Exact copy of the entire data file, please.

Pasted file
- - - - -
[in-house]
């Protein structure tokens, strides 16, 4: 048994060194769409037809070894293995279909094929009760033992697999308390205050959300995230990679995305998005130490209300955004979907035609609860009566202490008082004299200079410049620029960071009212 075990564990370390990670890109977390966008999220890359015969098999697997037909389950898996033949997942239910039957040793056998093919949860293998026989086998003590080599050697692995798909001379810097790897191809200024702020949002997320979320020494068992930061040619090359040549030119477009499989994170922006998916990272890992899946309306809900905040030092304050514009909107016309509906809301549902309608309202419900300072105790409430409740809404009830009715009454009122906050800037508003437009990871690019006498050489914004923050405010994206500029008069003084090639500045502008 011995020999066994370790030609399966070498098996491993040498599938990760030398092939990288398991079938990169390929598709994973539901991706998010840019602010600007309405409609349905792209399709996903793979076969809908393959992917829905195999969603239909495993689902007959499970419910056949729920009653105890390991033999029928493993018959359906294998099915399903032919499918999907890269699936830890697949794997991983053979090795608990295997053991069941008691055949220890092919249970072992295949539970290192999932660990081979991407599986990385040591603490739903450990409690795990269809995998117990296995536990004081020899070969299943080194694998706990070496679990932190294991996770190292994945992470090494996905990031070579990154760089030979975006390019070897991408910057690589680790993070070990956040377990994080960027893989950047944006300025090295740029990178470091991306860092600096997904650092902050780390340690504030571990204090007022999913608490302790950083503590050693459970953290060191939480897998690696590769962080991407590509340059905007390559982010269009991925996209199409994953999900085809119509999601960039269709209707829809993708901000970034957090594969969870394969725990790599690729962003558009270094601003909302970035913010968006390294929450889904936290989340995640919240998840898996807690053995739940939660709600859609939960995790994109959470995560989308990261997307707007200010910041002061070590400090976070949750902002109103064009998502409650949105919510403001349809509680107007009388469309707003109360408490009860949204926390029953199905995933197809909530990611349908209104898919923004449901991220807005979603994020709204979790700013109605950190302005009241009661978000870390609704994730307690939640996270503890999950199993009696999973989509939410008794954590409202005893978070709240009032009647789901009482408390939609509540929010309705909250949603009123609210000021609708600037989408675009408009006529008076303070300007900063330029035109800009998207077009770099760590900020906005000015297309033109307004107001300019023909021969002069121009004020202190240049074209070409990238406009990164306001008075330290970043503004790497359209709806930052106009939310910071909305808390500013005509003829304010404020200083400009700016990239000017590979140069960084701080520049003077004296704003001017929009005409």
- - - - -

[in-house]
């Protein structure tokens, strides 16, 4: 048994060194769409037809070894293995279909094929009760033992697999308390205050959300995230990679995305998005130490209300955004979907035609609860009566202490008082004299200079410049620029960071009212 075990564990370390990670890109977390966008999220890359015969098999697997037909389950898996033949997942239910039957040793056998093919949860293998026989086998003590080599050697692995798909001379810097790897191809200024702020949002997320979320020494068992930061040619090359040549030119477009499989994170922006998916990272890992899946309306809900905040030092304050514009909107016309509906809301549902309608309202419900300072105790409430409740809404009830009715009454009122906050800037508003437009990871690019006498050489914004923050405010994206500029008069003084090639500045502008 011995020999066994370790030609399966070498098996491993040498599938990760030398092939990288398991079938990169390929598709994973539901991706998010840019602010600007309405409609349905792209399709996903793979076969809908393959992917829905195999969603239909495993689902007959499970419910056949729920009653105890390991033999029928493993018959359906294998099915399903032919499918999907890269699936830890697949794997991983053979090795608990295997053991069941008691055949220890092919249970072992295949539970290192999932660990081979991407599986990385040591603490739903450990409690795990269809995998117990296995536990004081020899070969299943080194694998706990070496679990932190294991996770190292994945992470090494996905990031070579990154760089030979975006390019070897991408910057690589680790993070070990956040377990994080960027893989950047944006300025090295740029990178470091991306860092600096997904650092902050780390340690504030571990204090007022999913608490302790950083503590050693459970953290060191939480897998690696590769962080991407590509340059905007390559982010269009991925996209199409994953999900085809119509999601960039269709209707829809993708901000970034957090594969969870394969725990790599690729962003558009270094601003909302970035913010968006390294929450889904936290989340995640919240998840898996807690053995739940939660709600859609939960995790994109959470995560989308990261997307707007200010910041002061070590400090976070949750902002109103064009998502409650949105919510403001349809509680107007009388469309707003109360408490009860949204926390029953199905995933197809909530990611349908209104898919923004449901991220807005979603994020709204979790700013109605950190302005009241009661978000870390609704994730307690939640996270503890999950199993009696999973989509939410008794954590409202005893978070709240009032009647789901009482408390939609509540929010309705909250949603009123609210000021609708600037989408675009408009006529008076303070300007900063330029035109800009998207077009770099760590900020906005000015297309033109307004107001300019023909021969002069121009004020202190240049074209070409990238406009990164306001008075330290970043503004790497359209709806930052106009939310910071909305808390500013005509003829304010404020200083400009700016990239000017590979140069960084701080520049003077004296704003001017929009005409």